The ultimate goal of phylogenetics must be detailed species level phylogenies of all of life, based on many data. However, achieving this goal will take much time and effort. In the meantime, species level phylogenies may be rapidly reconstructed with already available data using several approaches. One is the construction of phylogenetic supertrees where available trees and taxonomies are united into a summary cladogram [7]. Another is the creation of supermatrices based on available character data. Both approaches make available useful research tools, which may have different strengths.

The bats (Chiroptera) are one such group where many phylogenetic studies have focused either on understanding higher-level bat relationships (e.g. [8],[9]) or species-level relationships within specific groups (e.g. [10],[11],[12]). Available phylogenies have then been summarized in a supertree [13]. Here, we provide cytochrome b gene tree for over 50% of bat species (648 total taxa). Cytb not only is the most widely available marker for most mammals, but also has been shown to be a particularly reliable phylogenetic marker (e.g. [14]). Thus according with prior analyses of other mammal groups [3],[4],[5],[6], the cytb gene tree can be expected to at least roughly approximate the species-level phylogeny of Chiroptera.  We provide this phylogeny simply as an alternative tool to super-tree phylogenies, until more detailed studies become available.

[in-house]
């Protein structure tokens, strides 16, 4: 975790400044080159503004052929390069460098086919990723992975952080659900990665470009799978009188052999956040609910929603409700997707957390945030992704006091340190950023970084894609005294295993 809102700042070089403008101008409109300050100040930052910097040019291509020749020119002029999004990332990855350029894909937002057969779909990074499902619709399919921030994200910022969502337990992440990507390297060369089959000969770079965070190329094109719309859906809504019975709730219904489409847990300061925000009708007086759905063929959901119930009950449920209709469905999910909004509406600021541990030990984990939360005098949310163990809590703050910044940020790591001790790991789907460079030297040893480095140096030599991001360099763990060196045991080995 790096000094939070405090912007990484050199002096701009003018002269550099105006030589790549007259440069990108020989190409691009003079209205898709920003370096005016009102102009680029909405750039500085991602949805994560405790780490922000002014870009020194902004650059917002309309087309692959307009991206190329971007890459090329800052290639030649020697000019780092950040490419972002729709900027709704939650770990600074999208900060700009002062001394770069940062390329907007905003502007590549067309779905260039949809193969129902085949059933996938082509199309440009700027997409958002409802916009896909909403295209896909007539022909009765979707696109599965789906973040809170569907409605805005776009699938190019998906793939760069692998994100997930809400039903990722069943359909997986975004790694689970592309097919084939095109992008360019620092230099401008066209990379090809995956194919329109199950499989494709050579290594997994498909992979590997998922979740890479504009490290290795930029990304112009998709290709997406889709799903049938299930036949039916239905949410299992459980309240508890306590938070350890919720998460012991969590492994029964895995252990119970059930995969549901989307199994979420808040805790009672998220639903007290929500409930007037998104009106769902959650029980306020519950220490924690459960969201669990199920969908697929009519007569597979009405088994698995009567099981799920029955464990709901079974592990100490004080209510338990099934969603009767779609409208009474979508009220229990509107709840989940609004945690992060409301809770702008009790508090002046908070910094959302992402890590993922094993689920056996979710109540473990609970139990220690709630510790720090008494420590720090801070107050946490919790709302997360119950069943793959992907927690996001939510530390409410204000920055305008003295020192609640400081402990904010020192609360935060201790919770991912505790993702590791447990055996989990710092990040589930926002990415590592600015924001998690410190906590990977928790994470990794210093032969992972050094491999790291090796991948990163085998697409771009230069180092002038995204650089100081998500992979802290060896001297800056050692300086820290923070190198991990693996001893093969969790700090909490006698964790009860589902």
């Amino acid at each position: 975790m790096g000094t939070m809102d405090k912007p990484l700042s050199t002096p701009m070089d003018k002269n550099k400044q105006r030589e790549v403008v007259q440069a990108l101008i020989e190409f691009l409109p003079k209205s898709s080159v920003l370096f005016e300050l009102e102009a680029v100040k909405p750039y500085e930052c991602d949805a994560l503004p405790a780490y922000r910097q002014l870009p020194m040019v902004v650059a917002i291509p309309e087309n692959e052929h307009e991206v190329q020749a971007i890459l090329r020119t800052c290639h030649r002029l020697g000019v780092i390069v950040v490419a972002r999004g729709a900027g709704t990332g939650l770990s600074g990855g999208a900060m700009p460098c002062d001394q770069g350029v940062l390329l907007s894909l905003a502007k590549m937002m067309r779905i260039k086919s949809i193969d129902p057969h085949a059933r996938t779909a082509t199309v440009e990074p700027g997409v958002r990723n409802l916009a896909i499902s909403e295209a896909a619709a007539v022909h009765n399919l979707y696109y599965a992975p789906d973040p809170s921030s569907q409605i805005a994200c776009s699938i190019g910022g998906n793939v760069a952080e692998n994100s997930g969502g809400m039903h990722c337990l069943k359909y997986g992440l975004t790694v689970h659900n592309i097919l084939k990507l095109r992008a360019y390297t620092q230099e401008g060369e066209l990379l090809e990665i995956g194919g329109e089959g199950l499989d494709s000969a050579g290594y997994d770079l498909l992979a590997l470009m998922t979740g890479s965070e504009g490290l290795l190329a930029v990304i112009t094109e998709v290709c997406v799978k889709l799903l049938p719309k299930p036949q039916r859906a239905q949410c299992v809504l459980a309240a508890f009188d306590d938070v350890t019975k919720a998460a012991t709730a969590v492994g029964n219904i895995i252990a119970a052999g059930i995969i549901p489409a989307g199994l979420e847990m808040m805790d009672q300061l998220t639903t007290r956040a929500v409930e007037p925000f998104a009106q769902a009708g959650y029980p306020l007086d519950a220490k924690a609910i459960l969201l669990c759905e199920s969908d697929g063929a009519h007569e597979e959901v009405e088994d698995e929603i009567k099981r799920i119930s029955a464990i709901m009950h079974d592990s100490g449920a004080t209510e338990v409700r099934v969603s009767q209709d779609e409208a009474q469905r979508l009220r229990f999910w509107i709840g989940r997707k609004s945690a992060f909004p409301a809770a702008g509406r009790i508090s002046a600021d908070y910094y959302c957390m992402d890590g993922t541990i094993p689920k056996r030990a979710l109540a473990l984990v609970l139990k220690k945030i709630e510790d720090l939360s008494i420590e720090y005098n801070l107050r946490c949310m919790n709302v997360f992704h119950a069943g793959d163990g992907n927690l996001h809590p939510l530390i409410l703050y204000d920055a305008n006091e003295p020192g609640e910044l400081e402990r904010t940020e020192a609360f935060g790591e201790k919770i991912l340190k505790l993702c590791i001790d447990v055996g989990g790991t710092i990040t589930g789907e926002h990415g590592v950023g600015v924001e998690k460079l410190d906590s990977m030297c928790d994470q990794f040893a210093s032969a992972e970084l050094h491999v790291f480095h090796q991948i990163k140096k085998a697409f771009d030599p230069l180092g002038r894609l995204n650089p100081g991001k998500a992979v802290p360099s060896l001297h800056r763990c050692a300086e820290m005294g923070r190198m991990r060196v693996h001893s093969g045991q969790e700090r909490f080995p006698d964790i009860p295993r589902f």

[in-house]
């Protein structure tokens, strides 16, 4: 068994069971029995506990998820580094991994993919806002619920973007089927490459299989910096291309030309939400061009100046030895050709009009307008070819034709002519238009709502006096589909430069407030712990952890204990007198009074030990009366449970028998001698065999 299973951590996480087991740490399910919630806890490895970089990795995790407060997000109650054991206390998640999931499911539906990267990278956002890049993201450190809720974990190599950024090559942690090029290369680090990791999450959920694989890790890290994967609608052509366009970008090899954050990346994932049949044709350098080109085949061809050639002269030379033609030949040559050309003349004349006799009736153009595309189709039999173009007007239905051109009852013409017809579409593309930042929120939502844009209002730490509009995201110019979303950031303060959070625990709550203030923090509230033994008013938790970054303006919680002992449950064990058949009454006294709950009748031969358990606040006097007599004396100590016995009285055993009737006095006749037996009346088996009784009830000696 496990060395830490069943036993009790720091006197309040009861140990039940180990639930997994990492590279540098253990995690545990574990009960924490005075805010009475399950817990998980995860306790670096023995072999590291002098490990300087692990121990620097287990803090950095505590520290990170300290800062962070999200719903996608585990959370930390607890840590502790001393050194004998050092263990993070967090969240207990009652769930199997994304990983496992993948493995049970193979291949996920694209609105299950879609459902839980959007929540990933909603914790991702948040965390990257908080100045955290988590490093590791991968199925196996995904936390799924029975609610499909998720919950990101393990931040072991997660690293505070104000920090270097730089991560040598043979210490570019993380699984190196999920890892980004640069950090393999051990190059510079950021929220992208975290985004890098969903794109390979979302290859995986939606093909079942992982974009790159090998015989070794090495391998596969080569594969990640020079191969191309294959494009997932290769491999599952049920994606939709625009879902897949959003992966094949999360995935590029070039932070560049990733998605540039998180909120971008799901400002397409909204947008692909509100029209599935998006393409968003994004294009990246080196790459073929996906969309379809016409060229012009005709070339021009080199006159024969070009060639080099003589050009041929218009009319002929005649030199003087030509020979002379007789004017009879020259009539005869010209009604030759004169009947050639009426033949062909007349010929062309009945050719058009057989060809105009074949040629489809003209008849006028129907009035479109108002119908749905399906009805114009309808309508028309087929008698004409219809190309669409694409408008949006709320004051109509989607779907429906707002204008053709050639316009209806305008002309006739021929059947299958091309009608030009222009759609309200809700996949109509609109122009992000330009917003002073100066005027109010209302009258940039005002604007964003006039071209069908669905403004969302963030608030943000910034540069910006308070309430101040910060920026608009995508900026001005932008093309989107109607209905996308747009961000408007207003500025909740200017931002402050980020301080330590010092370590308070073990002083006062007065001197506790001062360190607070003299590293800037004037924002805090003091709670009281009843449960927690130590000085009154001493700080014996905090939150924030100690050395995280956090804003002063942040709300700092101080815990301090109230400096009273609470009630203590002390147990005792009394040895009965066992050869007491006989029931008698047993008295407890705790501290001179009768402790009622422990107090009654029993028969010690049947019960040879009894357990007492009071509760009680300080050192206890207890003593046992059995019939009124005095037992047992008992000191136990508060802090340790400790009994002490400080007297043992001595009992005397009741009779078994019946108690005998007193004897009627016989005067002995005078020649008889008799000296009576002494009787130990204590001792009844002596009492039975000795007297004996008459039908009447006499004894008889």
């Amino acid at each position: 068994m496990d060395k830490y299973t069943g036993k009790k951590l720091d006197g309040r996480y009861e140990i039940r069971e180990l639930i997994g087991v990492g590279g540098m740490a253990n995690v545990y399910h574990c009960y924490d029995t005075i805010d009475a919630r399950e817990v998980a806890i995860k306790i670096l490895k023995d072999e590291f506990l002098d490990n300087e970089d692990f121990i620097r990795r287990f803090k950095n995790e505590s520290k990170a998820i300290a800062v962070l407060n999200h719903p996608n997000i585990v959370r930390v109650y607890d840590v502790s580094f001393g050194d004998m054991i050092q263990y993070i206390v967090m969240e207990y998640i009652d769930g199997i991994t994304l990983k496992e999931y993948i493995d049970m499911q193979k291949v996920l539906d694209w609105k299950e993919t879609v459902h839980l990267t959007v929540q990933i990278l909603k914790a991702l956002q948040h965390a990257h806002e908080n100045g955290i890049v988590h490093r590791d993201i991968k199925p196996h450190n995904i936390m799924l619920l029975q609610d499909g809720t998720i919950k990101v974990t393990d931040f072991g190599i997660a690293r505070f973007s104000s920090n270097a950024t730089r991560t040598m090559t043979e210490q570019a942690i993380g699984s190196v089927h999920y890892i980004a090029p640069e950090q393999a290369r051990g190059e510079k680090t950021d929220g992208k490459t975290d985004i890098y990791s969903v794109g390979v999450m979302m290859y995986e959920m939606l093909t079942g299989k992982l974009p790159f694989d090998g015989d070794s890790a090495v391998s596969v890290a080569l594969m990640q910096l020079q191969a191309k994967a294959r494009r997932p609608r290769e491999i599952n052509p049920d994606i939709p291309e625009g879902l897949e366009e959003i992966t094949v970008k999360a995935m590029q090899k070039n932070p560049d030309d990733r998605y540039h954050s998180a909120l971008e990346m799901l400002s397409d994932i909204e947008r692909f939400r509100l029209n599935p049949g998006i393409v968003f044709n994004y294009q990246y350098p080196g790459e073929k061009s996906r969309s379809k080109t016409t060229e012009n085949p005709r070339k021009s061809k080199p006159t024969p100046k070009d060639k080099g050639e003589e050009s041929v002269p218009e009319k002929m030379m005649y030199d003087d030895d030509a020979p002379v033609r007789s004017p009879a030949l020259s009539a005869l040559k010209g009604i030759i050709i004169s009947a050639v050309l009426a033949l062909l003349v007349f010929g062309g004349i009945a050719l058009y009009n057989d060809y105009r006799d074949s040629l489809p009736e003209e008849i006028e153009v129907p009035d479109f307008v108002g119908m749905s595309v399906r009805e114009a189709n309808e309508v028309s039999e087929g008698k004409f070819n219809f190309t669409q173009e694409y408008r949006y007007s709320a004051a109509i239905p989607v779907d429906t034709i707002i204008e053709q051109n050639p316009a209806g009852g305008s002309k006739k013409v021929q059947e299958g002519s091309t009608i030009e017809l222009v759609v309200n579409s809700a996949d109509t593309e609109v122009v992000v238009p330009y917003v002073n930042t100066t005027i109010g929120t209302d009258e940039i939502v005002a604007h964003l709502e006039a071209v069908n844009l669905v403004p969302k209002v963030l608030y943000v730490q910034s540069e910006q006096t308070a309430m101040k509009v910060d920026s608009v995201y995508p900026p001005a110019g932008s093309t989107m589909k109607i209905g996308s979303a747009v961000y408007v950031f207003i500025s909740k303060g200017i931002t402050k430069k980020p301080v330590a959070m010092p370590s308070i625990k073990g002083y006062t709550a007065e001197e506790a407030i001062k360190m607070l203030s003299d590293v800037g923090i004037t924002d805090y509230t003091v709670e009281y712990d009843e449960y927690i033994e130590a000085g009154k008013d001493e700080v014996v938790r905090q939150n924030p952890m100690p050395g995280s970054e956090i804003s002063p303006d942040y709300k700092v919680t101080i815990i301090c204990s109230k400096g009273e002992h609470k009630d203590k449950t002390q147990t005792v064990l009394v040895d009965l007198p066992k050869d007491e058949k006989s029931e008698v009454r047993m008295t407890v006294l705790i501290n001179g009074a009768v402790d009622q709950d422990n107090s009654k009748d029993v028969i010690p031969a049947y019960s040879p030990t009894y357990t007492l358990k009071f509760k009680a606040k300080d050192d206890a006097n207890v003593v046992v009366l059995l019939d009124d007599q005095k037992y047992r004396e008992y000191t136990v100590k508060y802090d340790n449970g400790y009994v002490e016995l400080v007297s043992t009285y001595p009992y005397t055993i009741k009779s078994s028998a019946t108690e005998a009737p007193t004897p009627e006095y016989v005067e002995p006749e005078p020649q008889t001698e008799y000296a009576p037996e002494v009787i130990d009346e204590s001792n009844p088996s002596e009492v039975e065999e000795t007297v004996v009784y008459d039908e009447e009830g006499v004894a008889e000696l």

Cytochrome b sequences were downloaded from GenBank for 648 bats, including nearly 550 named species, and the remaining terminal taxa being subspecies or unidentified/undescribed species. As outgroups we selected 10 species representing other Pegasoferae [15]: Cetartidoactyla, Perissodactyla, Carnivora, Pholidota (pangolins), and Erinaceomorpha as the primary outgroup. Because many of the taxa have incomplete Cytb sequences, and missing data can cause problems in phylogenetic reconstruction (e.g. [16]), we also created a ‘pruned’ dataset where taxa with less than 30% of the full sequence were removed (‘pruned’ matrix), and another set where only 2 representatives of each family were retained (‘time’ matrix). The latter was used for analysis of divergence times. The sequences were aligned in Mesquite [17], a trivial task given that it is a protein-coding gene with no implied gaps. The appropriate model for the Bayesian analysis was selected with jModeltest [18] using the AIC criterion [19]. The best model was GTR+Γ+I [20],[21]. Bayesian analysis was performed using MrBayes V3.1.2 [22] with settings as in [3],[4] with separate model estimation for first, second, and third codon positions. The MCMC was run with one cold and three heated chains for 30,000,000 generations, sampling trees every 1,000 generations. The first 15,000,000 were then discarded as burnin, after which stationarity was reached. The data matrix and trees are available from the first author and data and trees will be submitted to Treebase (http://www.treebase.org). Genbank accession numbers are listed in Table 1 (see Appendices).